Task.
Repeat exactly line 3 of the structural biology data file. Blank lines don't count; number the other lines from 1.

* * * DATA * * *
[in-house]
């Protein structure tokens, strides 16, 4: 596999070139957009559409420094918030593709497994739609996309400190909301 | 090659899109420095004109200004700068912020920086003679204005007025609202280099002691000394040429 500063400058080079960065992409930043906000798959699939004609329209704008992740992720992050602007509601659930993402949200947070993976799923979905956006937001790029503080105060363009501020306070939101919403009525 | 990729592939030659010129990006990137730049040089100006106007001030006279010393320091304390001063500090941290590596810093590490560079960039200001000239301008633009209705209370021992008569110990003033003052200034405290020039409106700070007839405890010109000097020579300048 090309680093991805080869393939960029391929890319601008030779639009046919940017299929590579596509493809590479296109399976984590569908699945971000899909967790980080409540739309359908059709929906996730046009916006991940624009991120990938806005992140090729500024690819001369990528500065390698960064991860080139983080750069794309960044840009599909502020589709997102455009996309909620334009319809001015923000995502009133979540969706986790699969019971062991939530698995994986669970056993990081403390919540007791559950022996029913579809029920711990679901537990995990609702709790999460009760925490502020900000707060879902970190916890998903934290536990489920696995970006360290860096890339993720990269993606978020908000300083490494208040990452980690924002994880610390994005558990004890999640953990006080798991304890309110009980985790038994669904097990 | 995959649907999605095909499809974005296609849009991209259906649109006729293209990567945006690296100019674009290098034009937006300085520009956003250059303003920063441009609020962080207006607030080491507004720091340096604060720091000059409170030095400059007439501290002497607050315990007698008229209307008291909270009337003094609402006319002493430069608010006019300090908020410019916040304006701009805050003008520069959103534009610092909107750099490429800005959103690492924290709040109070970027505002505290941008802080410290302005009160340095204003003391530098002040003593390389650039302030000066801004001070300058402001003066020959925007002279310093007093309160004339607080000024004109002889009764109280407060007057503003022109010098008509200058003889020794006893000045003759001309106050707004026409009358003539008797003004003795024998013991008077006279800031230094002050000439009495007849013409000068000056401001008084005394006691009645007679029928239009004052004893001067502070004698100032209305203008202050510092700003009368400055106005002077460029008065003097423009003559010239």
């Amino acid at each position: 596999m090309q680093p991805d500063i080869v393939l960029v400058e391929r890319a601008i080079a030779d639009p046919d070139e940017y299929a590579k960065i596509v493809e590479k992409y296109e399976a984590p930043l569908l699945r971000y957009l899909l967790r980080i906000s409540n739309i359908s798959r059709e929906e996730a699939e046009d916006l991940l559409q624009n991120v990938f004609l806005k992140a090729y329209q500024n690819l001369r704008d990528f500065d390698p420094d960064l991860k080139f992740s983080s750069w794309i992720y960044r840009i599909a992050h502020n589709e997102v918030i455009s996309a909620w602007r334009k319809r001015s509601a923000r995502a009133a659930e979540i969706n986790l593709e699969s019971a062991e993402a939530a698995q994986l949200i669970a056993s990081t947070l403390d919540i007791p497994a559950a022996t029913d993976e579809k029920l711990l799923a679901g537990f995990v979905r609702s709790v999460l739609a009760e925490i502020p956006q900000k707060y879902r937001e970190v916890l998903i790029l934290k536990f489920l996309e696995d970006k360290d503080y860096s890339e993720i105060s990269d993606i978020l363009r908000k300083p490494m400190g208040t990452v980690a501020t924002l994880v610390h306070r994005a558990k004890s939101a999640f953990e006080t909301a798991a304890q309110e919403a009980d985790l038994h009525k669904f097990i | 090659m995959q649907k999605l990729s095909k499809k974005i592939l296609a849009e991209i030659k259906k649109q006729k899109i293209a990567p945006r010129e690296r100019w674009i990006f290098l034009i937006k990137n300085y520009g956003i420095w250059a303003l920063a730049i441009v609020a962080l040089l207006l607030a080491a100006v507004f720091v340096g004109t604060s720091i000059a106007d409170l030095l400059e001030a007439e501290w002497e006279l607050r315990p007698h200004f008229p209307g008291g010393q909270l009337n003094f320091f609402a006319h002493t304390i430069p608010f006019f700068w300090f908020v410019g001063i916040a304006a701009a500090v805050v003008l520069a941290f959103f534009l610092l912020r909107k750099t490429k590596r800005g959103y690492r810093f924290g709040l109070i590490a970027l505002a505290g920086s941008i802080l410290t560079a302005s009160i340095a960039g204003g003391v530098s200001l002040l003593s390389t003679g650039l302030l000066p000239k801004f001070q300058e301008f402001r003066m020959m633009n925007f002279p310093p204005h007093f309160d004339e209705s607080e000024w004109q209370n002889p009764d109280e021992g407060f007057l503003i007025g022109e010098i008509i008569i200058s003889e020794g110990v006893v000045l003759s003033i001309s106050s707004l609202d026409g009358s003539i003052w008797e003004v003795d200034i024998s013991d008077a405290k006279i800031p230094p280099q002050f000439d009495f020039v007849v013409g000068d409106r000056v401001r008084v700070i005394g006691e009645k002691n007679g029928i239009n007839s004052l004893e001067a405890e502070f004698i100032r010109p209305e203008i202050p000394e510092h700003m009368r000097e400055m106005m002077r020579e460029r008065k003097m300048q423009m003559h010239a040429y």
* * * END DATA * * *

């Amino acid at each position: 596999m090309q680093p991805d500063i080869v393939l960029v400058e391929r890319a601008i080079a030779d639009p046919d070139e940017y299929a590579k960065i596509v493809e590479k992409y296109e399976a984590p930043l569908l699945r971000y957009l899909l967790r980080i906000s409540n739309i359908s798959r059709e929906e996730a699939e046009d916006l991940l559409q624009n991120v990938f004609l806005k992140a090729y329209q500024n690819l001369r704008d990528f500065d390698p420094d960064l991860k080139f992740s983080s750069w794309i992720y960044r840009i599909a992050h502020n589709e997102v918030i455009s996309a909620w602007r334009k319809r001015s509601a923000r995502a009133a659930e979540i969706n986790l593709e699969s019971a062991e993402a939530a698995q994986l949200i669970a056993s990081t947070l403390d919540i007791p497994a559950a022996t029913d993976e579809k029920l711990l799923a679901g537990f995990v979905r609702s709790v999460l739609a009760e925490i502020p956006q900000k707060y879902r937001e970190v916890l998903i790029l934290k536990f489920l996309e696995d970006k360290d503080y860096s890339e993720i105060s990269d993606i978020l363009r908000k300083p490494m400190g208040t990452v980690a501020t924002l994880v610390h306070r994005a558990k004890s939101a999640f953990e006080t909301a798991a304890q309110e919403a009980d985790l038994h009525k669904f097990i | 090659m995959q649907k999605l990729s095909k499809k974005i592939l296609a849009e991209i030659k259906k649109q006729k899109i293209a990567p945006r010129e690296r100019w674009i990006f290098l034009i937006k990137n300085y520009g956003i420095w250059a303003l920063a730049i441009v609020a962080l040089l207006l607030a080491a100006v507004f720091v340096g004109t604060s720091i000059a106007d409170l030095l400059e001030a007439e501290w002497e006279l607050r315990p007698h200004f008229p209307g008291g010393q909270l009337n003094f320091f609402a006319h002493t304390i430069p608010f006019f700068w300090f908020v410019g001063i916040a304006a701009a500090v805050v003008l520069a941290f959103f534009l610092l912020r909107k750099t490429k590596r800005g959103y690492r810093f924290g709040l109070i590490a970027l505002a505290g920086s941008i802080l410290t560079a302005s009160i340095a960039g204003g003391v530098s200001l002040l003593s390389t003679g650039l302030l000066p000239k801004f001070q300058e301008f402001r003066m020959m633009n925007f002279p310093p204005h007093f309160d004339e209705s607080e000024w004109q209370n002889p009764d109280e021992g407060f007057l503003i007025g022109e010098i008509i008569i200058s003889e020794g110990v006893v000045l003759s003033i001309s106050s707004l609202d026409g009358s003539i003052w008797e003004v003795d200034i024998s013991d008077a405290k006279i800031p230094p280099q002050f000439d009495f020039v007849v013409g000068d409106r000056v401001r008084v700070i005394g006691e009645k002691n007679g029928i239009n007839s004052l004893e001067a405890e502070f004698i100032r010109p209305e203008i202050p000394e510092h700003m009368r000097e400055m106005m002077r020579e460029r008065k003097m300048q423009m003559h010239a040429y």